9 GOAL T-28 TRANSPORTATION DEMAND MANAGEMENT Transportation Demand Management (TDM) involves strategies that are targeted towards reducing drive-alone travel. TDM efforts include education, incentives, and the provision of infrastructure. T-28.1 T-28.2 GOAL T-29 Encourage alternate travel modes within an efficient multimodal transportation system that reduces and shifts travel demand to improve the flow of people and goods. Partner with other agencies to implement travel demand management (TDM) programs. Emphasize transportation investments that provide and encourage alternatives to singleoccupancy vehicle travel and increase travel options, especially to and within centers, and along corridors connecting centers. ENVIRONMENTAL AND PUBLIC HEALTH T-29.1 T-29.2 T-29.3 T-29.4 T-29.5 T-29.6 T-29.7 T Impacts on health and the natural and built environments shall be important considerations when designing and implementing facilities. Use low impact development practices or environmentally appropriate approaches for the design, construction, and operation of facilities to reduce and mitigate environmental impacts. Strategies to implement TDM include (T-28.1): Assist employers and employment centers to promote alternatives to commuting in single-occupant vehicles. Inform the public about the benefits of alternative travel modes, especially those relating to physical health and the environment. Provide tools and technology, including social media, to disseminate travel options and route information. Invest in capital facilities that support alternative modes of travel including park and ride lots, transit amenities, and bicycle and pedestrian projects. Focus TDM and TSM strategies to address travel behavior in congested corridors and urban centers. Encourage developers to provide bus shelters and stops, bicycle parking, and carpool parking. Locate and construct improvements to discourage adverse impacts on water quality and other environmental resources. Design facilities to fit within the context of the built or natural environment in which they are located. Strive to use and encourage the use of cleaner fuels and lower-emission vehicles. Mitigate unavoidable environmental and health impacts, including cumulative impacts. Where appropriate, use recycled materials in the construction of facilities. Consider landscaping and other types of buffers along major facilities, where appropriate. Preserve the natural environment and existing vegetation as much as possible. Pierce County Comprehensive Plan Transportation Element 12-14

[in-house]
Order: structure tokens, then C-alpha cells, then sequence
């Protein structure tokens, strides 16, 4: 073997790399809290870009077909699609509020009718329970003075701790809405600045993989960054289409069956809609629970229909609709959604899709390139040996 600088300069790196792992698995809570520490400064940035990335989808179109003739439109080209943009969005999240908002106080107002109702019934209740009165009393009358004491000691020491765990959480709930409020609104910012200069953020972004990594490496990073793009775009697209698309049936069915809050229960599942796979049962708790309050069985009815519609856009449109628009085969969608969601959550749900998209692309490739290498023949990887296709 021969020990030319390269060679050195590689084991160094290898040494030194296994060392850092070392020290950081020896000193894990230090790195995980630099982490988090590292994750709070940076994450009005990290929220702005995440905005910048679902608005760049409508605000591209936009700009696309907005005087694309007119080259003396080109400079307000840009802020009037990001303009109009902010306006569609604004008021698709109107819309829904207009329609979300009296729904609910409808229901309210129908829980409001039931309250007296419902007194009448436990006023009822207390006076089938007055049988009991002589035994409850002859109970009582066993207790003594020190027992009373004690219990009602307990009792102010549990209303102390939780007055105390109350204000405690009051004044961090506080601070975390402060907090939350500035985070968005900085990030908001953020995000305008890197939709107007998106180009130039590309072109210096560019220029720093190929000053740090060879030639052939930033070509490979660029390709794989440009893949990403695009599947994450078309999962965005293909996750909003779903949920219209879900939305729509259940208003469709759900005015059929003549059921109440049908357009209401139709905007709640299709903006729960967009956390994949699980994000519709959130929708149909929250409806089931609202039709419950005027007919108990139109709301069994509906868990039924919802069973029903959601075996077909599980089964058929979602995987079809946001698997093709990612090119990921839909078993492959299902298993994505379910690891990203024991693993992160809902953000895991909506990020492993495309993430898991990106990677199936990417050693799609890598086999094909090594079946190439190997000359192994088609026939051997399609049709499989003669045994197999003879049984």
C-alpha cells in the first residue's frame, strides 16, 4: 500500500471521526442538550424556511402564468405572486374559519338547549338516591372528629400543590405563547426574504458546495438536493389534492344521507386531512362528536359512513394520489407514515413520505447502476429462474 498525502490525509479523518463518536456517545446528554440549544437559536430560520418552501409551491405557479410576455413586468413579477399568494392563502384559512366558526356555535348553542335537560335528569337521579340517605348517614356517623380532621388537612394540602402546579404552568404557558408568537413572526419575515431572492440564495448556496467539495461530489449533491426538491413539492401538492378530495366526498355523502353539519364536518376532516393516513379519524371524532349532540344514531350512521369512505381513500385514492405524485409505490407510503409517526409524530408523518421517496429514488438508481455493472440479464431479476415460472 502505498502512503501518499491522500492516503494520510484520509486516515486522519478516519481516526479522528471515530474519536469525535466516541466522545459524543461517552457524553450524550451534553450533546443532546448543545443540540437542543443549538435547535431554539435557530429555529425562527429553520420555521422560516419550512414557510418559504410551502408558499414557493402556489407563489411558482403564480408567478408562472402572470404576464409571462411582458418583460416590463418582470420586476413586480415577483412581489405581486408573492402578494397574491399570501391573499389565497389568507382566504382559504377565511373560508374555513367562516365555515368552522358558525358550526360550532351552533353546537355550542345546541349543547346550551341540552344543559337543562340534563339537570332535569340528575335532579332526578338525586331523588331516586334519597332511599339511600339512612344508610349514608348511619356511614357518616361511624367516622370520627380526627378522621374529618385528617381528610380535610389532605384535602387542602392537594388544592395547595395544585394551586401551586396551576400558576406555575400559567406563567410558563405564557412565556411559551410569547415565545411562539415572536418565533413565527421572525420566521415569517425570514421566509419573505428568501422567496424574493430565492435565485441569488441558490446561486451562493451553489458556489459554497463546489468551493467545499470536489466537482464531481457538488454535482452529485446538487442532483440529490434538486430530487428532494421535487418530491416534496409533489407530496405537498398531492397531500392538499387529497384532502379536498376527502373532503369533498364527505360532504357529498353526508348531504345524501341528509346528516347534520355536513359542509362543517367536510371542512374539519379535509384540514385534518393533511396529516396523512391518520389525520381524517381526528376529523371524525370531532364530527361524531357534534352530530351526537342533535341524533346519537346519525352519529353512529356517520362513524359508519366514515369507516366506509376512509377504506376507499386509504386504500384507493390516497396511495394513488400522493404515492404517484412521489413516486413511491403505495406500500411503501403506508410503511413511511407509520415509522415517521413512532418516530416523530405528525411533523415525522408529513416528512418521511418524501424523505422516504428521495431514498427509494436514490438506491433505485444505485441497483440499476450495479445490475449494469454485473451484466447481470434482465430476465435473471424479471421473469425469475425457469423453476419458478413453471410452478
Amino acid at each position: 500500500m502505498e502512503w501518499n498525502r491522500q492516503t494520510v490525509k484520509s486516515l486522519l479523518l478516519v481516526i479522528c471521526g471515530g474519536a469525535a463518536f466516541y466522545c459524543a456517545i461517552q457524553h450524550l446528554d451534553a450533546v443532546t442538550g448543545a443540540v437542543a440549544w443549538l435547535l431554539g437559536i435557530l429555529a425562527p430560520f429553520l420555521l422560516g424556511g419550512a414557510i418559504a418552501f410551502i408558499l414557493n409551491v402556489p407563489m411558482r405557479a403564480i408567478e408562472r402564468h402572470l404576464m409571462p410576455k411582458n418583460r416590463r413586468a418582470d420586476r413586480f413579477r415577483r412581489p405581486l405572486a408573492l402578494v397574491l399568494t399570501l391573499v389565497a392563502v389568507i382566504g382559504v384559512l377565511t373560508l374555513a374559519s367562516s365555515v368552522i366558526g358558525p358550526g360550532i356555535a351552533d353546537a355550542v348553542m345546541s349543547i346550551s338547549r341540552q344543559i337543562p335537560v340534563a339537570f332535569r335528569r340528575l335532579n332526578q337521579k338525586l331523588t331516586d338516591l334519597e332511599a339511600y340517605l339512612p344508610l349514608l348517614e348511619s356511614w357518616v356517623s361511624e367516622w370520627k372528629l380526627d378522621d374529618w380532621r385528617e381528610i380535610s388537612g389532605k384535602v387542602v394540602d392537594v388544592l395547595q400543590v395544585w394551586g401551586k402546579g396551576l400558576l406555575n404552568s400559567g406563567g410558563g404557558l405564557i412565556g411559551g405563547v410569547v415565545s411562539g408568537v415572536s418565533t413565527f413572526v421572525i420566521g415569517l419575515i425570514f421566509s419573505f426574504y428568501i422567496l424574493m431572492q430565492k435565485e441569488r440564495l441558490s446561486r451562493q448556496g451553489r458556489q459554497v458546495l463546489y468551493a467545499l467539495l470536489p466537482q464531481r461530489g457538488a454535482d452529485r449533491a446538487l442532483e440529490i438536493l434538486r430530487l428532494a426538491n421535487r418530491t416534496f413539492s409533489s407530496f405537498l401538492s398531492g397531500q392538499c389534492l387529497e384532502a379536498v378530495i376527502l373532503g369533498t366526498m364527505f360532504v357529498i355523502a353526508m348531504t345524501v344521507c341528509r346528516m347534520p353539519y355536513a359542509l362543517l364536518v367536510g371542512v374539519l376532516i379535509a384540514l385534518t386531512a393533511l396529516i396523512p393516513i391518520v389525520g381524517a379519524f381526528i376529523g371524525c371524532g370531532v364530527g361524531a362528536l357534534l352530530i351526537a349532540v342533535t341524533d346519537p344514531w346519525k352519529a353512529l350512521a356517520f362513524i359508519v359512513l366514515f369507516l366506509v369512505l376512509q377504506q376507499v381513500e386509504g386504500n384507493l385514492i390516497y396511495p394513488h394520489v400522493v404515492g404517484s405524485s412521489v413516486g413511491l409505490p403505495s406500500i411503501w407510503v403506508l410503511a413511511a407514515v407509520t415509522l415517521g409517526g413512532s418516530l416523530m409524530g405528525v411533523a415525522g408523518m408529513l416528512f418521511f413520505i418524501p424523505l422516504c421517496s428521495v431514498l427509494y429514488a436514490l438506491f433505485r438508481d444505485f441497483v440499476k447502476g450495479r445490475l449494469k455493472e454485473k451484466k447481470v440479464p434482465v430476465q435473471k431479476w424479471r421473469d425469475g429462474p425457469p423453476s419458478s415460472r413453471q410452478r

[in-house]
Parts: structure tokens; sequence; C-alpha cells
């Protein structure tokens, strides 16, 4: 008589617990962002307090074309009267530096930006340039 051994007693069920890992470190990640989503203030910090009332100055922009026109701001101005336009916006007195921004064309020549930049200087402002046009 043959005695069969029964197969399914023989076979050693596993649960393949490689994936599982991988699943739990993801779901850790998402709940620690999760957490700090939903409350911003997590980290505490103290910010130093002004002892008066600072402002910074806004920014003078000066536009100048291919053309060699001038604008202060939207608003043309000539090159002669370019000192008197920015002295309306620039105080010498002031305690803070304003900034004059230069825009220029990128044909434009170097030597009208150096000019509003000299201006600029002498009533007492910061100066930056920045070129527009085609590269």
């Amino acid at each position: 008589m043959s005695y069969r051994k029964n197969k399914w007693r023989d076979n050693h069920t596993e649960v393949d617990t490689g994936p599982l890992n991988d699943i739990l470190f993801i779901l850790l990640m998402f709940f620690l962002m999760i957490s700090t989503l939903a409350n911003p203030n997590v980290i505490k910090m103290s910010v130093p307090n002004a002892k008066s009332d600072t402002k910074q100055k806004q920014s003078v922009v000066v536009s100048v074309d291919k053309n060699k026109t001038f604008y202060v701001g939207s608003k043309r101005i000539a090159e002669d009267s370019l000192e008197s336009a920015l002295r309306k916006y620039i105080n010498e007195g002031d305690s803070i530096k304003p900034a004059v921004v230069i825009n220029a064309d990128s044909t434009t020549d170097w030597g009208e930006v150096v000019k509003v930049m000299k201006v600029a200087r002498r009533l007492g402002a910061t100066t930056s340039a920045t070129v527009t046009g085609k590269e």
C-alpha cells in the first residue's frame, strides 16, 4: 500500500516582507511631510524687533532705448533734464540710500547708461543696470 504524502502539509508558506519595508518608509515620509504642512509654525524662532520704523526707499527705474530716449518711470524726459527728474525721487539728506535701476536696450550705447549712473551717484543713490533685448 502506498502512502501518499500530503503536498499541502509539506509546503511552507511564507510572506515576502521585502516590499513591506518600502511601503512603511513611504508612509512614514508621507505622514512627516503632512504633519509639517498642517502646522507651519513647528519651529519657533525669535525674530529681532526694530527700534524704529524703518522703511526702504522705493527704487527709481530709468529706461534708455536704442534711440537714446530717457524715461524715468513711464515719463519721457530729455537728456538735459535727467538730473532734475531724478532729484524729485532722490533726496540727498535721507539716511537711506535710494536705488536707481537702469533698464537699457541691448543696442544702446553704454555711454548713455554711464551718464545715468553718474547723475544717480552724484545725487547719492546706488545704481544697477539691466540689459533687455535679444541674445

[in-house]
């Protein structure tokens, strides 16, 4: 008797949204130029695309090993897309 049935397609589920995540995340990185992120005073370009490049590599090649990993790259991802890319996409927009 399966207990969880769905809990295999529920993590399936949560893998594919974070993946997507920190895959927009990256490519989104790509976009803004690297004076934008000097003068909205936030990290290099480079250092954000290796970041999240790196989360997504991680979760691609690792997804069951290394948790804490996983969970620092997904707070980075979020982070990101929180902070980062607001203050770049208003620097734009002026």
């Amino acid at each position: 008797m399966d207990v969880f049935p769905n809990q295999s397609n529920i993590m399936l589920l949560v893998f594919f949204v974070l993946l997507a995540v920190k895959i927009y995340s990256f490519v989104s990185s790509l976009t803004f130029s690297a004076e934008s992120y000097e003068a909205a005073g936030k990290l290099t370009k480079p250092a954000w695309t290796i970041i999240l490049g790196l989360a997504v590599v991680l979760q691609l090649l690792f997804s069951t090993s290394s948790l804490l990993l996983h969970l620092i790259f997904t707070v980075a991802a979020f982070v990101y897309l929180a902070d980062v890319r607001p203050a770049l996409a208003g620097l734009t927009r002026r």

10 T-29.8 T-29.9 T T T GOAL T-30 T T-30.1 T T-30.2 GOAL T-31 Solicit and incorporate the concerns and comments of interested parties regarding environmental issues into the planning, design, construction, operation, and maintenance of the system. Minimize changes to existing topography and impacts to critical areas. Avoid the removal of trees outside the safety perimeter of roadways in the rural areas. Relocate or replace any trees removed as part of any roadway projects if feasible. Include roadside native vegetation and trees in the buffer areas adjacent to arterials. Ensure that any plantings do not affect driver visibility or line of sight. Develop a system that minimizes negative impacts to human health and provides opportunities for healthy, non-polluting travel options. Protect the system against disaster. Develop prevention and recovery strategies, and plan for coordinated responses. Consider the impacts of noise on both the transportation facility user and the larger population when locating and designing future transportation facilities. COORDINATION, IMPLEMENTATION, AND FUNDING T-31.1 T-31.2 T-31.3 GOAL T-32 T-32.1 T Coordinate the planning, design, and implementation of improvements with other agencies. Coordinate with the Puget Sound Regional Council, Pierce County Regional Council, transportation agencies, other organizations, and other jurisdictions in developing and updating the regional plan and the programming efforts that cross jurisdictional lines. Create interlocal agreements that address development impacts on one another s facilities, including potential developer mitigation measures. Coordinate with social service organizations and transit agencies to provide services that meet the needs of transit-dependent residents. Develop a multi-year financing plan that identifies sustainable funding sources adequate to construct and maintain the system. Prioritize funding transportation improvements in designated regional, local, and manufacturing/industrial centers and in the transportation corridors that provide linkages to these centers. Create a reassessment strategy if revenue forecasts fall short of expectations. Pierce County Comprehensive Plan Transportation Element 12-15